Noel Whittaker answers your money questions

Finances in retirement can be confusing so we’ve turned to finance expert Noel Whittaker to answer your questions. This week he deals with inheritance and gifting rules.

Spending an inheritance

Q. Jennie

I am due to come into a considerably large inheritance, approximately $300,000. While this is indeed welcome, I’m worried about the effect it will have on my Age Pension once the asset thresholds change in January. I’m considering buying a more expensive house so that it doesn’t count as an asset – but is this the best thing to do?

Answer. The costs of selling and buying a new home will be more than $50,000 – this would be far more than any money you could gain by getting an increased pension. You could reduce your assets by gifting $10,000, and by placing $12,500 in a funeral bond, but just keep in mind that every hundred thousand dollars you dispose of increases your pension by just $150 a week. Therefore it takes 13 years to get back the money you spend or give away. I suggest you just live normally, and enjoy the fact that as your assets reduce due to normal spending your Age Pension should increase.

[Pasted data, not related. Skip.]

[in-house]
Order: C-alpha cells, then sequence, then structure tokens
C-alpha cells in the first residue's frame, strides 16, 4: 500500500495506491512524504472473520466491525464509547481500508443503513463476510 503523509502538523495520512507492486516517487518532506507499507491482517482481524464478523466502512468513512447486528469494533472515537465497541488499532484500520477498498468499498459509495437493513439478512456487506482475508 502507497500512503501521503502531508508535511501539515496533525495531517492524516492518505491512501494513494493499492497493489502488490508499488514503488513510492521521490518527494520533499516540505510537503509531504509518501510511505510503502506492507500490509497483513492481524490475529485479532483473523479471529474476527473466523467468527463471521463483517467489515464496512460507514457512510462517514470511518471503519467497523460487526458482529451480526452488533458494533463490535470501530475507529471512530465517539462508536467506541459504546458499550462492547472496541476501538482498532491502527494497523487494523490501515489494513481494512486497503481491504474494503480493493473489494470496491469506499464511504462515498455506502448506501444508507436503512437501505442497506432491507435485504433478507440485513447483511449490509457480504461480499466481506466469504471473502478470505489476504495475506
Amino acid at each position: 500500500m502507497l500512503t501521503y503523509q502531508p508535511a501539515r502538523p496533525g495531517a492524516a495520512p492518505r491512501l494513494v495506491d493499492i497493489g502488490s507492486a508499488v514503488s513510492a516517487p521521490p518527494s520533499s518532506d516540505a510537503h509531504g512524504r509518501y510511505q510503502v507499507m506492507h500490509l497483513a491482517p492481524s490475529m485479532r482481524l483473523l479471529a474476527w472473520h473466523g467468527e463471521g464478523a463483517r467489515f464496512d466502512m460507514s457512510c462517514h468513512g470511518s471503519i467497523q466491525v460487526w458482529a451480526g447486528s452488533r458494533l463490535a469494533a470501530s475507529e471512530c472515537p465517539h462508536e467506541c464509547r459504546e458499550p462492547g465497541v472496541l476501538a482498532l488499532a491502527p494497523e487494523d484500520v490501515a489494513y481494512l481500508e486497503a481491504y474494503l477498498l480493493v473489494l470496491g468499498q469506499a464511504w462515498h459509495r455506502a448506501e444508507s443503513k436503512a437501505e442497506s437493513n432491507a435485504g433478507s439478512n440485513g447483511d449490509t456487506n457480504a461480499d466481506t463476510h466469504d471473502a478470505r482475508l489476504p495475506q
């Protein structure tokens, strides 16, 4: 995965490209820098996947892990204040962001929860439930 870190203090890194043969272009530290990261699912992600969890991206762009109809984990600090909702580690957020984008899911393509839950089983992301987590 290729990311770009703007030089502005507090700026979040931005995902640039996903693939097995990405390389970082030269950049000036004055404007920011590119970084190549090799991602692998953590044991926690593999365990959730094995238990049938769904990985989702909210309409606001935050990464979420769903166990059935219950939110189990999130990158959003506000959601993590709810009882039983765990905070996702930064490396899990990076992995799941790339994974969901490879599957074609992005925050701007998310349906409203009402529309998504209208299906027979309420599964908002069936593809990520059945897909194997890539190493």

When do gifting rules start?

Q. Mary

I understand that Centrelink has certain rules around gifting but I was wondering, if I give away some of my savings to my family before I apply for the Age Pension, would Centrelink regard this as a deprived asset? I would like to reduce my assets as the new thresholds that apply from 1 January 2017 mean I will receive less Age Pension.

Answer. Any money given away in excess of the limits ($10,000 a year with a maximum of $30,000 over five years) is treated as a deprived asset and will be subject to deeming for the next five years. This includes any money gifted in the five-years prior to your Age Pension claim.

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Written by Noel Whittaker


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